The biggest concern I have is preparedness, he said. Its going to be difficult for me to be properly prepared for this tournament. Ill probably play somewhat conservatively opening it up, you know, not knowing the golf course so well and watch my fellow players play.
 
Among the other big names in the field are two-time Masters champion Bernhard Langer and two-time British Open winner Greg Norman.
 
Langer, 51, has the best scoring average on tour this season (68.65) and ranks in the top 10 in driving distance and No. 1 in greens in regulation (76.85 percent) ' a combination that could make him a real threat.
 
Norman spent last weekend battling in Britain. The 54-year-old led after three rounds but opened the final round by missing birdie chances on the first three holes and then settling for a double bogey on No. 17 to finish sixth, three strokes behind champion Loren Roberts.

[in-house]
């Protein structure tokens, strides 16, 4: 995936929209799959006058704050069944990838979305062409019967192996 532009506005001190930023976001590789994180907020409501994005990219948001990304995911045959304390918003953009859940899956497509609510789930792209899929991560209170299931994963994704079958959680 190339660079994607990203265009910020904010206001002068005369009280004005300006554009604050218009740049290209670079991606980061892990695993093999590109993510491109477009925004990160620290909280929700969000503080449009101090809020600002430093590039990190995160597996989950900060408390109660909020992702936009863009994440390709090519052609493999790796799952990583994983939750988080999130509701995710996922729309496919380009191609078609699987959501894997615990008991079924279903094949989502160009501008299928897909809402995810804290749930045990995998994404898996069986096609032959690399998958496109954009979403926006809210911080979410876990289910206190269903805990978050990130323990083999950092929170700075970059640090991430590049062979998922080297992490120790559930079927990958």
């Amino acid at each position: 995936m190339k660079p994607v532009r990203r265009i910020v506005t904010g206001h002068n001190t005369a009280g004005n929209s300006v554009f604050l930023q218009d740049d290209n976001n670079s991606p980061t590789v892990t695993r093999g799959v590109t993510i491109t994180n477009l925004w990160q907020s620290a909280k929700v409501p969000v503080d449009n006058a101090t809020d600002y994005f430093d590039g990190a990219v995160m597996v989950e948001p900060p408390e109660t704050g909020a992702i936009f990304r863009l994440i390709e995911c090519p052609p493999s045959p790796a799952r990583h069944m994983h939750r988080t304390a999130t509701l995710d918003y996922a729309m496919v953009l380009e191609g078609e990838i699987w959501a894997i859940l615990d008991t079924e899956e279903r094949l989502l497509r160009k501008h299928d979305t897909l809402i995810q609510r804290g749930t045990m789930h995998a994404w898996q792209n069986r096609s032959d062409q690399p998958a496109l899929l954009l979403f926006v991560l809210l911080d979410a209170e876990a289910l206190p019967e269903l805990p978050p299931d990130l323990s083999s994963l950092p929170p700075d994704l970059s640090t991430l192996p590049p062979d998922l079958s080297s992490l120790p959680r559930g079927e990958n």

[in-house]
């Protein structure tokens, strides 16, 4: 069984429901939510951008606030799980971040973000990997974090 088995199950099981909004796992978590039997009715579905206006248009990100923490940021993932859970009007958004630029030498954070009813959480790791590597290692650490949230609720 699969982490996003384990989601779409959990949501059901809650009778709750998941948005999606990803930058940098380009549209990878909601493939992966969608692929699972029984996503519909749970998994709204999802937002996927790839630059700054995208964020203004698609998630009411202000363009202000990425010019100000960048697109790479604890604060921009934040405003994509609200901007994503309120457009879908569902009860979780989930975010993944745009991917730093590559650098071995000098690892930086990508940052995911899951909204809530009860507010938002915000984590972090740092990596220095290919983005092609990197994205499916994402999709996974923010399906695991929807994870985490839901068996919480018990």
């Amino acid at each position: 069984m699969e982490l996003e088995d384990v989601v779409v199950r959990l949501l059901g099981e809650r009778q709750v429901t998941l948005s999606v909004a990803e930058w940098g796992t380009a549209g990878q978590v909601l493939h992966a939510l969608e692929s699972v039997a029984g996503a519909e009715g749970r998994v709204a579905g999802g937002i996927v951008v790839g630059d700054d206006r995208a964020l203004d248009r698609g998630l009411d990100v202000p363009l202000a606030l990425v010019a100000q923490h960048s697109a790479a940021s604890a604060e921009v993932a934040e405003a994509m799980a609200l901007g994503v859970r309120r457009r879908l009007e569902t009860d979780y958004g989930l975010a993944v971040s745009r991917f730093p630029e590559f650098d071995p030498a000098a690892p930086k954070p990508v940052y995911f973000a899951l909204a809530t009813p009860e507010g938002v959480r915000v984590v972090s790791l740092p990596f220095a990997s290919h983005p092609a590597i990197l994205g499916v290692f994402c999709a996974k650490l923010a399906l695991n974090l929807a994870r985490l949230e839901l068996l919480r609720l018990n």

I feel my game is fairly solid, actually, Norman said. I have no complaints at the moment. Im just a little bit like anybody would say coming off playing golf in Europe for two weeks then getting over here, its bit of a slug on us. But it is what it is.
 
Yes, Norman, Zoeller and Watson all remember how Daly won at Crooked Stick and realize this weekend could be a hitters paradise.
 
Its a long-ball hitters golf-course, always has been. I think if youre driving the ball well and youre a long hitter, you should fare fairly well this week, Zoeller said. But theres one thing about winning an Open, or a British Open, youve got to have patience galore because some crazy things are going to happen and youve just got to bear it. Its going to be a long week.